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      One of the best answers that can be found on this site. Great to see an answer that encompasses the huge role that emotions play in interpersonal relationships and conversations, and encourages to see them as a way to connect with people and solve conflicts. Commented Jul 6, 2021 at 14:34

    I found it interesting that in your discussion scenario, you mentioned only two possible outcomes. Either you meet somewhere "in the middle" or the other person is frustrated.

    What happens when you are wrong? Your post, and the fact that people are frustrated with the way you interact, suggests that you may have difficulty conceding a point. Being surrounded by engineers, many of them quite brilliant, I know firsthand how irritating it can be to interact with someone who always thinks he is right. It feels dismissive and demeaning and after a while I don't even want to be around that person.

    Nobody is right all the time. No matter how highly you think of your own intellect. But as a person with a 160 IQ, I know how difficult it is to give up arguing when you believe you are smarter than the person you are arguing with.

    Here's something that helped me. Take a step back. Decide that having a mutually respectful conversation is more important than winning or being right. Then make a point of allowing yourself to be persuaded occasionally. Make an effort to give the other person the benefit of the doubt. Acknowledge the truth of what they are saying. You don't have to lie and say they are right when they are not, but unless you absolutely know for a fact that they are wrong at least acknowledge the possibility that they are right.

    If they say "a binky is something a rabbit does" and you want to say "no it isn't, it's like a pacifier" then you are not considering their words, only your own.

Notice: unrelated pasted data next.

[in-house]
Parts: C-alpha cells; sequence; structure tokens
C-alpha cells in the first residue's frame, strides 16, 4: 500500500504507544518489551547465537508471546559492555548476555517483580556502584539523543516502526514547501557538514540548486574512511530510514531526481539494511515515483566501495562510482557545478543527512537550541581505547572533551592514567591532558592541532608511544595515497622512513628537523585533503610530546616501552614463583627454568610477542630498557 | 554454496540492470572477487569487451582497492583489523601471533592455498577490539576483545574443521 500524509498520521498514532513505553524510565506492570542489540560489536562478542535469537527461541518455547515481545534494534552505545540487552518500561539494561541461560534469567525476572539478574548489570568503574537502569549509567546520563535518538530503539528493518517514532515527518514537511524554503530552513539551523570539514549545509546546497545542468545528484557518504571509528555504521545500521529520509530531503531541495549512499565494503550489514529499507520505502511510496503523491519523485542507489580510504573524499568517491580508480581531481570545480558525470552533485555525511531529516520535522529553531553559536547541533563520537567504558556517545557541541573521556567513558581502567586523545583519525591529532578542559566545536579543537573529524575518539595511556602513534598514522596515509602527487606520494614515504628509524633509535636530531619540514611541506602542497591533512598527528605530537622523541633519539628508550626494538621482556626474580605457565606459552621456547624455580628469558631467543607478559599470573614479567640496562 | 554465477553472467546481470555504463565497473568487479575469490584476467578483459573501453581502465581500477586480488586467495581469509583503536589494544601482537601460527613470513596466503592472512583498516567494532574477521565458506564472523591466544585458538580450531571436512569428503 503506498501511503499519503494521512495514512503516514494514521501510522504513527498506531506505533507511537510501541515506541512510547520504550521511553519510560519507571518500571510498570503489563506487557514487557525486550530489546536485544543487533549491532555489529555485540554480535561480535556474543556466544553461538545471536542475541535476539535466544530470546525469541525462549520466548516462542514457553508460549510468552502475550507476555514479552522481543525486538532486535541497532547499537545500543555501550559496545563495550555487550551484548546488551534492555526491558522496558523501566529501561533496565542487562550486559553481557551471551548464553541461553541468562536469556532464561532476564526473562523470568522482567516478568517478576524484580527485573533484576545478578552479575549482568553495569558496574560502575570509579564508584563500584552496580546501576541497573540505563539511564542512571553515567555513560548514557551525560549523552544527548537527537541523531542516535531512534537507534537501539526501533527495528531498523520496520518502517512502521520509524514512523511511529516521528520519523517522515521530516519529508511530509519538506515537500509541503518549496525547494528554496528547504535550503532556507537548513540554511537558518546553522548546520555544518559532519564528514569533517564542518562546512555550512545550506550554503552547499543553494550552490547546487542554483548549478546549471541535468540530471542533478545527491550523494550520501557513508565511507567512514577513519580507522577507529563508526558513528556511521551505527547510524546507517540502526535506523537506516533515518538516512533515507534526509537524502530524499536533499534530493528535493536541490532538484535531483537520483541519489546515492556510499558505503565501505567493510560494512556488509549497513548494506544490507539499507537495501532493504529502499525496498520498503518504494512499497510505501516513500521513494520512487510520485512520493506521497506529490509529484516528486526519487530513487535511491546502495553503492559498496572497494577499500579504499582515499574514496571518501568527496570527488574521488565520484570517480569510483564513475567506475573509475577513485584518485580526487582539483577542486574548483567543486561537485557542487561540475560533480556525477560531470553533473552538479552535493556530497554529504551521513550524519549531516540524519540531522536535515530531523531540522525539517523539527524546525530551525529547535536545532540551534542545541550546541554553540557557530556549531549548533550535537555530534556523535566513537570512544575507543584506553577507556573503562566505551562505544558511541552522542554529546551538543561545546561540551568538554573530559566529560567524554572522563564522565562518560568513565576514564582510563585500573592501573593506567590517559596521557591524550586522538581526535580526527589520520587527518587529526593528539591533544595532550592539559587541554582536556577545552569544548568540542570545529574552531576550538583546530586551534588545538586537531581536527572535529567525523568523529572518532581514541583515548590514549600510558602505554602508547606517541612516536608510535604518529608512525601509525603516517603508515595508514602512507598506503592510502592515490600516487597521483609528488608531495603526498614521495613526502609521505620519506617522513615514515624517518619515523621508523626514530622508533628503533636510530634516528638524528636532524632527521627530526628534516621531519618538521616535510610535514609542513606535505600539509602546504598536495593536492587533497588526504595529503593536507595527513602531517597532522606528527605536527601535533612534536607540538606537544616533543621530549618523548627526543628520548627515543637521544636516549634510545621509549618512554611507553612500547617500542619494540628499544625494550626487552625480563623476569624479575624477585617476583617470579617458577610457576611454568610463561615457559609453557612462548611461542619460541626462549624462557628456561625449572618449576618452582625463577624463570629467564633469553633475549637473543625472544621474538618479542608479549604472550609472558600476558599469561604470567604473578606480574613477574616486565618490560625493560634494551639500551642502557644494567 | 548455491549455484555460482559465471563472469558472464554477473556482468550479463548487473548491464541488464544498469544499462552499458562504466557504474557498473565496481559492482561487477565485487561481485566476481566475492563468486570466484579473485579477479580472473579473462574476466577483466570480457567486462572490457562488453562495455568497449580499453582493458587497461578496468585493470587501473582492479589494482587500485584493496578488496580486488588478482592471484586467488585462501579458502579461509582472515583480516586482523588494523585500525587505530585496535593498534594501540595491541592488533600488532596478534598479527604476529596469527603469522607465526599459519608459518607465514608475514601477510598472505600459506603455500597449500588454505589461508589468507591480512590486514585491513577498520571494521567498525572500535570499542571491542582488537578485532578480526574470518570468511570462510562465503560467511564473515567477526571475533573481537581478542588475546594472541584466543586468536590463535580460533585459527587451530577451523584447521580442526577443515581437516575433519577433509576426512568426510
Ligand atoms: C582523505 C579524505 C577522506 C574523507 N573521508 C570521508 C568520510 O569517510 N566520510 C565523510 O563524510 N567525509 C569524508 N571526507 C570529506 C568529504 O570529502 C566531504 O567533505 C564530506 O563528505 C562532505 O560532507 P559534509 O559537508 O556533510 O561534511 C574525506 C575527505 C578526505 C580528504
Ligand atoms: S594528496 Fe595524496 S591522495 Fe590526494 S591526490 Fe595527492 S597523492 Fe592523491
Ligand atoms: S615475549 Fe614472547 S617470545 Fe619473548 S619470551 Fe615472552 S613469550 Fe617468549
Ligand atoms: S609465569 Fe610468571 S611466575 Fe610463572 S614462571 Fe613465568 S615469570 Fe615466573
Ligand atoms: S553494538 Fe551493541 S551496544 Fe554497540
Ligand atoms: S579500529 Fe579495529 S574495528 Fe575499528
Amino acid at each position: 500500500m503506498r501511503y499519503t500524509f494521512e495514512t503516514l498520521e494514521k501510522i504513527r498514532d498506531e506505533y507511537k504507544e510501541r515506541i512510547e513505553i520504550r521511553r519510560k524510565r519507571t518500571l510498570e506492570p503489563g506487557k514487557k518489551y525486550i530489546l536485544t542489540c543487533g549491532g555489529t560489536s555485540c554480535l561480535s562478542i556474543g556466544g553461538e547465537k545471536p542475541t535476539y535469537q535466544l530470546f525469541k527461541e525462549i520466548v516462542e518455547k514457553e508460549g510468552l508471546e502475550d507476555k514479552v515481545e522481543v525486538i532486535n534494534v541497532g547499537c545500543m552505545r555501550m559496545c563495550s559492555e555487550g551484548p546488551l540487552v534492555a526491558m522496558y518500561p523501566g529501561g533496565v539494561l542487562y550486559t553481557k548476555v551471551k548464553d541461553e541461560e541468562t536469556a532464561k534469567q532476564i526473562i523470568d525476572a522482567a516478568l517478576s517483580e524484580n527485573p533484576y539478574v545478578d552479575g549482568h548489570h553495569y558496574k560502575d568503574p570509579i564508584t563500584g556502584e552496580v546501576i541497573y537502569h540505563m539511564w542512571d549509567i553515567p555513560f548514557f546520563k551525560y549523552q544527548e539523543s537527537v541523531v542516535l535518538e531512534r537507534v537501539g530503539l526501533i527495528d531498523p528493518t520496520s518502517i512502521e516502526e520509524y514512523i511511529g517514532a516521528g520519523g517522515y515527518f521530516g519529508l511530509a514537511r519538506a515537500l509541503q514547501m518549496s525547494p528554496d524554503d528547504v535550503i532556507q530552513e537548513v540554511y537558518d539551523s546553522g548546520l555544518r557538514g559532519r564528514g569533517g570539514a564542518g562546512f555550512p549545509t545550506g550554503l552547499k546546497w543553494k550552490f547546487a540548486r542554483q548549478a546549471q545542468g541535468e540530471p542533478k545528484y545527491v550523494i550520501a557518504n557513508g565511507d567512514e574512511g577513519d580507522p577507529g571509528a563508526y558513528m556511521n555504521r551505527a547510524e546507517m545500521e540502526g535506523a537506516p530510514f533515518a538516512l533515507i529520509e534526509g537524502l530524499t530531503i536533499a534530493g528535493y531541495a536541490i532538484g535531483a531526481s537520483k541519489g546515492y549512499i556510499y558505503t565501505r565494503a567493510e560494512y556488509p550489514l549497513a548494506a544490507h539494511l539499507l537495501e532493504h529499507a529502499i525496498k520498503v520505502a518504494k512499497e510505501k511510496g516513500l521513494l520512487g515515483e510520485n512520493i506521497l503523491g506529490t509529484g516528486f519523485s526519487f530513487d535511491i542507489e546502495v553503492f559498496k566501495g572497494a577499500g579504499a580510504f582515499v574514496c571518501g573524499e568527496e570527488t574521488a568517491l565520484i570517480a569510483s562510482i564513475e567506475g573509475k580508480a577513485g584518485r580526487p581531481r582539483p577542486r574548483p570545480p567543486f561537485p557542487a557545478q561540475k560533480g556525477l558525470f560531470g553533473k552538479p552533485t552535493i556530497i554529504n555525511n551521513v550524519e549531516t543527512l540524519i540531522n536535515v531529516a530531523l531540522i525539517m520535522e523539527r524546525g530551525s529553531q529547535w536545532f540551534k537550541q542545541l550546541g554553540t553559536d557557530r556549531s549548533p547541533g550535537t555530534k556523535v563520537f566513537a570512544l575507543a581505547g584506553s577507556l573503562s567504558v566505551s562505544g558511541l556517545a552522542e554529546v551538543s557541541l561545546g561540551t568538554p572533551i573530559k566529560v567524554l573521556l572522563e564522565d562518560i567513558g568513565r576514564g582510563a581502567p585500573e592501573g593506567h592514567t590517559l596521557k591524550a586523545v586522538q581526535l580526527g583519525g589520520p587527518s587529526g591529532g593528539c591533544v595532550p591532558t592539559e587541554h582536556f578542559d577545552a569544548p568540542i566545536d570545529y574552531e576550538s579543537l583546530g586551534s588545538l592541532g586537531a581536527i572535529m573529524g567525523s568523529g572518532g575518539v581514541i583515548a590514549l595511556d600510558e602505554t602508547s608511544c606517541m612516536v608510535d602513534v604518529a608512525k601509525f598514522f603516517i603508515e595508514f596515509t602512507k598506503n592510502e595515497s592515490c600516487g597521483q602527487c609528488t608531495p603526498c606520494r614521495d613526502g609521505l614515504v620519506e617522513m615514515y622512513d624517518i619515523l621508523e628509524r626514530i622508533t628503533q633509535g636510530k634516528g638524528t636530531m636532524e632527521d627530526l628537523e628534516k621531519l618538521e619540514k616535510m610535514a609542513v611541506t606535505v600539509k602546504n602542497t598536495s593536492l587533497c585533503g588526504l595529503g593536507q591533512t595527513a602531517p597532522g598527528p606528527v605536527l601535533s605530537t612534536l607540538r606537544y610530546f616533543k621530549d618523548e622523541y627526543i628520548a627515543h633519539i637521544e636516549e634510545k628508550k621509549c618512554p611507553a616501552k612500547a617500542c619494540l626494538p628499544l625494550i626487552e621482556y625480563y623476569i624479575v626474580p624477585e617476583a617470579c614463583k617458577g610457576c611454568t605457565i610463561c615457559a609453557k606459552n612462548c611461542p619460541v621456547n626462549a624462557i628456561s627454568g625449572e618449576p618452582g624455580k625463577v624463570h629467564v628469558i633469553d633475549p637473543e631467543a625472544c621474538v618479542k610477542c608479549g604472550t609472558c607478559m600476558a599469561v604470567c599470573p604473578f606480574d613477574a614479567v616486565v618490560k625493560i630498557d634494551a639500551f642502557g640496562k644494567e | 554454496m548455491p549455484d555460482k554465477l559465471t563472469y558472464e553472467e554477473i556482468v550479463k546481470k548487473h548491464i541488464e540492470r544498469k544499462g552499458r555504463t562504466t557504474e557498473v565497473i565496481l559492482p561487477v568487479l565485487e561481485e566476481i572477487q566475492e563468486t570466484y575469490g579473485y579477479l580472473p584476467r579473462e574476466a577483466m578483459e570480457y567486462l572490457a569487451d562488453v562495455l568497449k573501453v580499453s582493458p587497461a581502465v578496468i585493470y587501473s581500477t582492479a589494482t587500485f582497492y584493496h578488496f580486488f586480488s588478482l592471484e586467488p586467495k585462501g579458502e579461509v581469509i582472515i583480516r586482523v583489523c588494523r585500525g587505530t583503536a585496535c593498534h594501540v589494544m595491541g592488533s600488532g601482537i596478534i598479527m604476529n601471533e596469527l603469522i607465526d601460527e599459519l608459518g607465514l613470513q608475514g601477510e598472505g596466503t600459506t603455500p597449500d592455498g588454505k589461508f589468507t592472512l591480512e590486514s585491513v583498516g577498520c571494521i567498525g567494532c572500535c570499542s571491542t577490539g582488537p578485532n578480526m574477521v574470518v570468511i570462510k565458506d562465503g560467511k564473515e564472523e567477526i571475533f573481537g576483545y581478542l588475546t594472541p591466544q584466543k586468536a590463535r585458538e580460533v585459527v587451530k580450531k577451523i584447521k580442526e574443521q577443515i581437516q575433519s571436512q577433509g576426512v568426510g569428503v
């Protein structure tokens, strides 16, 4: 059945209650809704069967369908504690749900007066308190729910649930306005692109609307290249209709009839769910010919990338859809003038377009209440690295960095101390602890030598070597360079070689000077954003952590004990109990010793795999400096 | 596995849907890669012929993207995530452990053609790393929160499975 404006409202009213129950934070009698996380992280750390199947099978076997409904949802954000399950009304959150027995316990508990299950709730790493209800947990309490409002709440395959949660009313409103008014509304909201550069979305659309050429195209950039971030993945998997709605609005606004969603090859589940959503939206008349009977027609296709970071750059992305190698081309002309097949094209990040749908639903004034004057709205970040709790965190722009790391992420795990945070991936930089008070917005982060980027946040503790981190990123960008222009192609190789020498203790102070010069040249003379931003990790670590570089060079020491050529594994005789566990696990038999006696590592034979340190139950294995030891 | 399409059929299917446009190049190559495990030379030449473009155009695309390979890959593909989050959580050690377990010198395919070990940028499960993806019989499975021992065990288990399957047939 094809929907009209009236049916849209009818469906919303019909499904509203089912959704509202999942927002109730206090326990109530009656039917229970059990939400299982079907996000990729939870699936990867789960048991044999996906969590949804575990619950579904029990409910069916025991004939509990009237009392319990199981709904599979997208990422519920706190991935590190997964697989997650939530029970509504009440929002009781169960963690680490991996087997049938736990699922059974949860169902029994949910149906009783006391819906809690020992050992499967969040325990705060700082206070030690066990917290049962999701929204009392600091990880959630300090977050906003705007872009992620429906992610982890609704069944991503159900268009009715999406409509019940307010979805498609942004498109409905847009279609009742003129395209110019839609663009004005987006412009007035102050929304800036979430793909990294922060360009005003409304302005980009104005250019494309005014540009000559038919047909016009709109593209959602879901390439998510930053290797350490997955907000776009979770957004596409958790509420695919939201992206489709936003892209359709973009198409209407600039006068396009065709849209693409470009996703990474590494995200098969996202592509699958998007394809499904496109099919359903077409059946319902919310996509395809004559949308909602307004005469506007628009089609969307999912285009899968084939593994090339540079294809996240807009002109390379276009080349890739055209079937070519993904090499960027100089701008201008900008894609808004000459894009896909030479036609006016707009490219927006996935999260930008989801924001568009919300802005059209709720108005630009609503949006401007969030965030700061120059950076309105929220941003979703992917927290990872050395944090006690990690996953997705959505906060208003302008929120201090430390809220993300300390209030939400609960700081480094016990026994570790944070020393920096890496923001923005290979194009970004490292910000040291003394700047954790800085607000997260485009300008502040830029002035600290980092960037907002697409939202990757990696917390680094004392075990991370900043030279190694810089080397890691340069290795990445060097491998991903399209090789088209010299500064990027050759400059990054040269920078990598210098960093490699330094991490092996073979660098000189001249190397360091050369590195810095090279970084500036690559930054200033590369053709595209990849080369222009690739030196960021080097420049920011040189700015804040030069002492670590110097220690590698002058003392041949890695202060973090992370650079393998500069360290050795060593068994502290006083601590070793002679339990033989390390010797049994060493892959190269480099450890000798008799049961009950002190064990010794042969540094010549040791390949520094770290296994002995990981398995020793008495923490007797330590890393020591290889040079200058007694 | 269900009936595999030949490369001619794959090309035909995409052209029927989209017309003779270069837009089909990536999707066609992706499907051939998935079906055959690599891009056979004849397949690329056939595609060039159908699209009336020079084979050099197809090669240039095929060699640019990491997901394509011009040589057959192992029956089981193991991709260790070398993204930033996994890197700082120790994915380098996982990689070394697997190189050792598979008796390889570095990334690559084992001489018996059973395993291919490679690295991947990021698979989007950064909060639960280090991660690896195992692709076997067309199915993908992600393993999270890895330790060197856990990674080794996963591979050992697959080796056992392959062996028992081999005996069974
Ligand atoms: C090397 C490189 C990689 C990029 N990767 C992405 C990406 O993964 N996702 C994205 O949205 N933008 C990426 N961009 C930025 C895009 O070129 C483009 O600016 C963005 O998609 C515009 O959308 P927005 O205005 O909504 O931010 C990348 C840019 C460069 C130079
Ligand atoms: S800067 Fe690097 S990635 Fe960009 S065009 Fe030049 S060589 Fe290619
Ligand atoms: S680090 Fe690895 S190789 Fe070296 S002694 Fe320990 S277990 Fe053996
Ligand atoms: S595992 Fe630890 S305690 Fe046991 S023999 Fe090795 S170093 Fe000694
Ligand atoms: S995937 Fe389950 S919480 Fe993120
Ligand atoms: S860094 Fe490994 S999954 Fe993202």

I'm sure everyone knows someone who you can absolutely rely upon to disagree with any fact that you care to recite. Even if what you say is correct, they will argue on a technicality. The best way to not be that person is to make a deliberate attempt to agree with them or at least concede the point often enough that they feel respected.

    • Most of the things that are argued have no right or wrong. (Eg: hypotheticals)
      – user20
      Commented Aug 22, 2019 at 18:23
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      Any argument can "have no right or wrong" if the participants cannot come to a consensus, @tuskiomi, hypothetical or not. It is not what two people argue about, but how they argue which determines how they will view the interaction. I can spend an hour arguing about, say, the eventual heat death of the universe and if I come away with the feeling that the other person was not receptive to what I had to say, I see no point in having future conversations. If I want to be lectured at I'll go to youtube. Commented Aug 26, 2019 at 21:29

    For the sake of this question, let's consider 'argument' in a broader context, and include milder forms such as negotiation and debate.

    How do I argue in an impersonal manner?

    The oversimplified, yet most broadly applicable, rule is don't use any form of ad hominem. This keeps the interaction, technically, on the issue and facts.